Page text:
|Kim, Duk-Kyoung - VIS SCI ANRI,ARS|
|Park, Myeung - VIS SCI ANRI,ARS|
|Lamont, S - IOWA ST. UNIV AMES,IA|
Submitted to: Developmental Biology
Publication Type: Peer Reviewed Journal
Publication Acceptance Date: August 1, 2008
Publication Date: August 20, 2008
Citation: Kim, D., Hong, Y.H., Park, M.S., Lamont, S.J., Lillehoj, H.S. 2008. Differntial immune-related gene expression in two genetically disparate chicken lines during infection by Eimeria maxima. Developmental Biology. 132:131-140. Interpretive Summary: In this paper, ARS scientists reports new findings from an immunogenetics study which was carried out in collaboration with scientists at the Iowa State University and show that genetic determinants within the chicken B complex influence the local and systemic expression of immune-related cytokine and chemokine response to Eimeria infection. Although conventional disease control strategies against avian coccidiosis have relied on prophylactic chemotherapy and vaccination, both methods have serious drawbacks. Genetic selection of disease resistant broiler lines offers an alternative to achieve this goal that may ultimately lead to the elimination of drugs in commercial poultry production. The Fayoumi breed, which originated in Egypt, was imported to the United States primarily because of its reported resistance to the avian leukosis. Derived from the original Fayoumi breed, the M5.1 and M15.2 congenic pair of lines share an identical genetic background and differ only in the major histocompatibility complex (MHC). In this study, M5.1 and M15.2 show quite different disease susceptibility and local cytokine response. Analysis of global transcriptional profiling data led to the identification of several novel genes which are involved in host innate immunity. These findings will provide basis for the development of genetic selection strategy by poultry industry.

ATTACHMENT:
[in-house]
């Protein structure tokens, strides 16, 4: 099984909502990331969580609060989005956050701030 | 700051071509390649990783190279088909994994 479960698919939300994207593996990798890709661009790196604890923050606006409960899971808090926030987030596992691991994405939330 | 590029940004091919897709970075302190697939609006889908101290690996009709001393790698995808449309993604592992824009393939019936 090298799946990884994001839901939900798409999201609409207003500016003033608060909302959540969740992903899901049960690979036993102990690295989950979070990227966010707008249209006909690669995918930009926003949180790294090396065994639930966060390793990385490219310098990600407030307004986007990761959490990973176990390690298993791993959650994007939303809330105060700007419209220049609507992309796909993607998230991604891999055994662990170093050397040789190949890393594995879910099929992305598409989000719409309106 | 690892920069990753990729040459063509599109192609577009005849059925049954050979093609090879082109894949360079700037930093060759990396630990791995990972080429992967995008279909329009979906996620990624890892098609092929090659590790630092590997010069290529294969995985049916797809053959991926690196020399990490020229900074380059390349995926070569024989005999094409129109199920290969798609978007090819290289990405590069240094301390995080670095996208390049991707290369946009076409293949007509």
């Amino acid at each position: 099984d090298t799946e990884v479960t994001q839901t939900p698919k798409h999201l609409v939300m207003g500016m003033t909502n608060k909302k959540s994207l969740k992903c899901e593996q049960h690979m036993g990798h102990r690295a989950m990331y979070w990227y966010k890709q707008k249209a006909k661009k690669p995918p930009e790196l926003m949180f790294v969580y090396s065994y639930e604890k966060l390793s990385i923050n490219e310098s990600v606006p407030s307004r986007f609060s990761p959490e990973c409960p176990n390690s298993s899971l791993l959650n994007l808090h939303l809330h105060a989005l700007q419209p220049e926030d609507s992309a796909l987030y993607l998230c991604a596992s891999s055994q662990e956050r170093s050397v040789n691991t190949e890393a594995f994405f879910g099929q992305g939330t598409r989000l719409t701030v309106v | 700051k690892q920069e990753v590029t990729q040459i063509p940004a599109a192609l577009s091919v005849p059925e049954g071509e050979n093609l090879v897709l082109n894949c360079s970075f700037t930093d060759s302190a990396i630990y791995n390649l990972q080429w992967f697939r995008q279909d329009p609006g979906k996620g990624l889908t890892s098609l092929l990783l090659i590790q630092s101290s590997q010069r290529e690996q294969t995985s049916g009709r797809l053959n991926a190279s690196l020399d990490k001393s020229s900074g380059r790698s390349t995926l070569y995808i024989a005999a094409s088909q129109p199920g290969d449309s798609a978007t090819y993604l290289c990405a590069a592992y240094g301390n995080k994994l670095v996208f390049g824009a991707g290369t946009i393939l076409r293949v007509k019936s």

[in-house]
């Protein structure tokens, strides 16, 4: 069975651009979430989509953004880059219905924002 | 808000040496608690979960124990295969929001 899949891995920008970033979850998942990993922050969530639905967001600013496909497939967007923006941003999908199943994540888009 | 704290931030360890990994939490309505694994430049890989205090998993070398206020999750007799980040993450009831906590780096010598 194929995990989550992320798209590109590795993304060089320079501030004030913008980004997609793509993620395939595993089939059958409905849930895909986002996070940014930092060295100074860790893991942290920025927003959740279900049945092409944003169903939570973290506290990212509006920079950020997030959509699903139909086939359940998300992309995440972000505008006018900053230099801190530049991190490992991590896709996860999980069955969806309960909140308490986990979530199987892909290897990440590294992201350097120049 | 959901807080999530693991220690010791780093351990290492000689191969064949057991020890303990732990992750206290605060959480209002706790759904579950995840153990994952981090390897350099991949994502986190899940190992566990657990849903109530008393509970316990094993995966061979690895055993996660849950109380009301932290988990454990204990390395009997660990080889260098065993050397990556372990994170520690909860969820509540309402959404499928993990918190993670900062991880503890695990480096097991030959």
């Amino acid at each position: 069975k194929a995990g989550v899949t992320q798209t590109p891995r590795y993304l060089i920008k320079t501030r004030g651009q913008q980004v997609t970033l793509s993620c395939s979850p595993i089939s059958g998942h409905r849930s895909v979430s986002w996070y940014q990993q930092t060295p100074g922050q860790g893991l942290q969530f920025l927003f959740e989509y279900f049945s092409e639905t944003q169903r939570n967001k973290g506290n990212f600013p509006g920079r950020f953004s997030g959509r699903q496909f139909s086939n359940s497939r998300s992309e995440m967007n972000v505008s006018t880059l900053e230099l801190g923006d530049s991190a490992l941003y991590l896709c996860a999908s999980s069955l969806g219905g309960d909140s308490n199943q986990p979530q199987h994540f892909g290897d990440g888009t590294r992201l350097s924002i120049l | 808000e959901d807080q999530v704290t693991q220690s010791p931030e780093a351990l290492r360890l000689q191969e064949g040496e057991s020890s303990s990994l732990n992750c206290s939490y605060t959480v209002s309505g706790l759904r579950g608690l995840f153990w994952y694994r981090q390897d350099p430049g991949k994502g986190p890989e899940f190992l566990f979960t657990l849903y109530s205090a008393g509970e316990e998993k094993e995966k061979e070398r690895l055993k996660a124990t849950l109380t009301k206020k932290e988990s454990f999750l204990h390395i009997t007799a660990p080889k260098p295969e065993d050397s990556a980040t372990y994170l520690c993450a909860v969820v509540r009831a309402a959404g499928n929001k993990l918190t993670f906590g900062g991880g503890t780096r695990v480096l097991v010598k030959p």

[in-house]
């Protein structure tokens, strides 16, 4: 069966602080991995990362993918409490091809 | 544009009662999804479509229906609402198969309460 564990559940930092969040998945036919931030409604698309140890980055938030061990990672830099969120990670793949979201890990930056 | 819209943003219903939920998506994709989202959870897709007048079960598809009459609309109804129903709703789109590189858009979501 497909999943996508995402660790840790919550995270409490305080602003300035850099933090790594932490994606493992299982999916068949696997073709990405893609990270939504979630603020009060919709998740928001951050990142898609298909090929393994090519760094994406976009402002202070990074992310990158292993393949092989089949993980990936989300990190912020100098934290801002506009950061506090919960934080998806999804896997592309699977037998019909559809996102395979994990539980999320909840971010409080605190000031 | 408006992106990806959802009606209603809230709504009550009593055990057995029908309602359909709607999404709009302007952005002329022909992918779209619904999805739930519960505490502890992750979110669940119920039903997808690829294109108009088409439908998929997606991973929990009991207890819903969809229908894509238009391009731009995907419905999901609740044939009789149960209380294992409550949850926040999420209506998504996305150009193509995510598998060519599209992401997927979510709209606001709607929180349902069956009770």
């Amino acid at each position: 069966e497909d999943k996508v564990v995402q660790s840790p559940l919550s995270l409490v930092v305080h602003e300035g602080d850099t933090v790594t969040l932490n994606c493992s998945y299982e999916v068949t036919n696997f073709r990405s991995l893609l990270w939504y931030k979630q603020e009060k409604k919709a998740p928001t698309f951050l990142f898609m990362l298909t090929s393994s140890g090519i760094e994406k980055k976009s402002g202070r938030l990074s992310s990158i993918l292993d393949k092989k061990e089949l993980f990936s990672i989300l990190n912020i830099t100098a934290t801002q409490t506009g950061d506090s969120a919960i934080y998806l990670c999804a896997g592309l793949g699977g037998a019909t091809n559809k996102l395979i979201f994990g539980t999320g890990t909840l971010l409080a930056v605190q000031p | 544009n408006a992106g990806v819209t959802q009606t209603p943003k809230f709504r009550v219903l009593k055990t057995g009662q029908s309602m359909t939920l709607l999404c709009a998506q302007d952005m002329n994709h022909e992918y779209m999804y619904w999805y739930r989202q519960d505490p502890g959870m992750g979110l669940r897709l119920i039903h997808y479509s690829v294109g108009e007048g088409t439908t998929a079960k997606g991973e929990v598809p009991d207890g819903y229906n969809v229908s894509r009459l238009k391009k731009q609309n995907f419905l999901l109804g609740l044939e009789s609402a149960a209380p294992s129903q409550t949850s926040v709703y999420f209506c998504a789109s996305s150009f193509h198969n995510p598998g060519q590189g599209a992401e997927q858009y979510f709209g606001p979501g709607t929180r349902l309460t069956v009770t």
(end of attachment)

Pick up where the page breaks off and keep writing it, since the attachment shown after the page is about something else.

Technical Abstract: Two M5.1 and M15.2 B complex congenic lines of Fayoumi chickens were evaluated for body weight loss and fecal oocyst counts as parameters of avian coccidiosis. M51 chickens exhibited the resistance to E. maxima compared with M15.2. To correlate the differential responses of the M5.1 and M15.2 lines to E. maxima infection with cellular immune responses, the expression levels of mRNAs encoding 14 immune-related molecules were measured by quantitative RT-PCR in intestinal intraepithelial lymphocytes (IELs) and splenocytes at 0, 3, 4, and 5 days following parasite infection. Intestinal IELs from M5.1 chickens expressed higher levels of transcripts encoding interferon-' (IFN-'), interleukin-1ß (IL-1ß), IL-6, IL-8, IL-12, IL-15, IL-17A, inducible nitric oxide synthase (iNOS), and lipopolysaccharide-induced tumor necrosis a factor (LITAF), and lower levels of mRNAs for IFN-a, IL-10, IL-17D, NK-lysin, and tumor necrosis factor superfamily 15 (TNFSF15), compared with the M15.2 line. In the spleen, E. maxima infection was associated with higher expression levels of IFN-', IL-15, and IL-8 and lower levels of IL-6, IL-17D, and IL-12 in M5.1 compared to M15.2 birds. Using an intestinal IEL cDNA microarray, the differential dynamics of gene expression in the gut of M5.1 and M15.2 chickens following experimental coccidiosis were evident. In particular, the genes encoding lymphotactin and parathymosin were expressed at significantly higher levels in M5.1 compared with M15.2 line chickens. We conclude that genetic determinants within the chicken B complex influence resistance to E. maxima infection by controlling the local and systemic expression of immune-related cytokine and chemokine genes.